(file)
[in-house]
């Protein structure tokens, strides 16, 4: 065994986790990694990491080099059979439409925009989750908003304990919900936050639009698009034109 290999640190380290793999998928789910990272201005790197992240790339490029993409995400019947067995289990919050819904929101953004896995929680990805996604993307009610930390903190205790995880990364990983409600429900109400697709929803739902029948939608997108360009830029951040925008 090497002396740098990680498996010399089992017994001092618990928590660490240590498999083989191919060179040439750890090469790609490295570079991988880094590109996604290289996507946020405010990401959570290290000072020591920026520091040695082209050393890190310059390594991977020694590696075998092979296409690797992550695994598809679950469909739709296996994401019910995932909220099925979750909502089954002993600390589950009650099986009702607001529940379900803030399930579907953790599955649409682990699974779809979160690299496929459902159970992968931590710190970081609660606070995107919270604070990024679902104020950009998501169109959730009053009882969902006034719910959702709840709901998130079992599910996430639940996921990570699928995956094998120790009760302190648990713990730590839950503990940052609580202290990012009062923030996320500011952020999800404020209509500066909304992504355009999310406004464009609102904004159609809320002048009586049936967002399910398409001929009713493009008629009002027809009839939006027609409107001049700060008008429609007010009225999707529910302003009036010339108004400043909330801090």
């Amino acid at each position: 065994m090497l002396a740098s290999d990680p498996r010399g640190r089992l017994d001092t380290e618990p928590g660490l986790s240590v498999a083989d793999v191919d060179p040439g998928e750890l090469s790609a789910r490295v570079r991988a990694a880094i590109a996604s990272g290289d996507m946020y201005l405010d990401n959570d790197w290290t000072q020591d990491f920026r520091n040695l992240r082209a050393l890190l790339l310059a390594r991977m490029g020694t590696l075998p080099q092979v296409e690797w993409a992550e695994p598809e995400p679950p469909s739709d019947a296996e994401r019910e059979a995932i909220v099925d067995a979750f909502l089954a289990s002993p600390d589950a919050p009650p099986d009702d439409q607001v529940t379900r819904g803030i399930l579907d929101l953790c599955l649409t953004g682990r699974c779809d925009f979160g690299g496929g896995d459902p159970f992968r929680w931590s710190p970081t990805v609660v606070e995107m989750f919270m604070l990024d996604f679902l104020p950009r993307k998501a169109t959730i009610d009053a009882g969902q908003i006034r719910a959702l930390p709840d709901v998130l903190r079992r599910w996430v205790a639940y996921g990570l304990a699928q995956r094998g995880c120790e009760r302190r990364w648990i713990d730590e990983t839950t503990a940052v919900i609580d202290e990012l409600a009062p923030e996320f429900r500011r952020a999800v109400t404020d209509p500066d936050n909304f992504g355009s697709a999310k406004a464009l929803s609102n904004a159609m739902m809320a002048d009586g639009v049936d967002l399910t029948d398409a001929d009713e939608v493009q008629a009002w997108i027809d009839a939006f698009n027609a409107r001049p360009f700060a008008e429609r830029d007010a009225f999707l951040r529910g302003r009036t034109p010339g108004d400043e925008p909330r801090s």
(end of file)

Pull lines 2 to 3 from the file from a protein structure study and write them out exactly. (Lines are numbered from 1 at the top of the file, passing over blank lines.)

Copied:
């Protein structure tokens, strides 16, 4: 065994986790990694990491080099059979439409925009989750908003304990919900936050639009698009034109 290999640190380290793999998928789910990272201005790197992240790339490029993409995400019947067995289990919050819904929101953004896995929680990805996604993307009610930390903190205790995880990364990983409600429900109400697709929803739902029948939608997108360009830029951040925008 090497002396740098990680498996010399089992017994001092618990928590660490240590498999083989191919060179040439750890090469790609490295570079991988880094590109996604290289996507946020405010990401959570290290000072020591920026520091040695082209050393890190310059390594991977020694590696075998092979296409690797992550695994598809679950469909739709296996994401019910995932909220099925979750909502089954002993600390589950009650099986009702607001529940379900803030399930579907953790599955649409682990699974779809979160690299496929459902159970992968931590710190970081609660606070995107919270604070990024679902104020950009998501169109959730009053009882969902006034719910959702709840709901998130079992599910996430639940996921990570699928995956094998120790009760302190648990713990730590839950503990940052609580202290990012009062923030996320500011952020999800404020209509500066909304992504355009999310406004464009609102904004159609809320002048009586049936967002399910398409001929009713493009008629009002027809009839939006027609409107001049700060008008429609007010009225999707529910302003009036010339108004400043909330801090």
């Amino acid at each position: 065994m090497l002396a740098s290999d990680p498996r010399g640190r089992l017994d001092t380290e618990p928590g660490l986790s240590v498999a083989d793999v191919d060179p040439g998928e750890l090469s790609a789910r490295v570079r991988a990694a880094i590109a996604s990272g290289d996507m946020y201005l405010d990401n959570d790197w290290t000072q020591d990491f920026r520091n040695l992240r082209a050393l890190l790339l310059a390594r991977m490029g020694t590696l075998p080099q092979v296409e690797w993409a992550e695994p598809e995400p679950p469909s739709d019947a296996e994401r019910e059979a995932i909220v099925d067995a979750f909502l089954a289990s002993p600390d589950a919050p009650p099986d009702d439409q607001v529940t379900r819904g803030i399930l579907d929101l953790c599955l649409t953004g682990r699974c779809d925009f979160g690299g496929g896995d459902p159970f992968r929680w931590s710190p970081t990805v609660v606070e995107m989750f919270m604070l990024d996604f679902l104020p950009r993307k998501a169109t959730i009610d009053a009882g969902q908003i006034r719910a959702l930390p709840d709901v998130l903190r079992r599910w996430v205790a639940y996921g990570l304990a699928q995956r094998g995880c120790e009760r302190r990364w648990i713990d730590e990983t839950t503990a940052v919900i609580d202290e990012l409600a009062p923030e996320f429900r500011r952020a999800v109400t404020d209509p500066d936050n909304f992504g355009s697709a999310k406004a464009l929803s609102n904004a159609m739902m809320a002048d009586g639009v049936d967002l399910t029948d398409a001929d009713e939608v493009q008629a009002w997108i027809d009839a939006f698009n027609a409107r001049p360009f700060a008008e429609r830029d007010a009225f999707l951040r529910g302003r009036t034109p010339g108004d400043e925008p909330r801090s």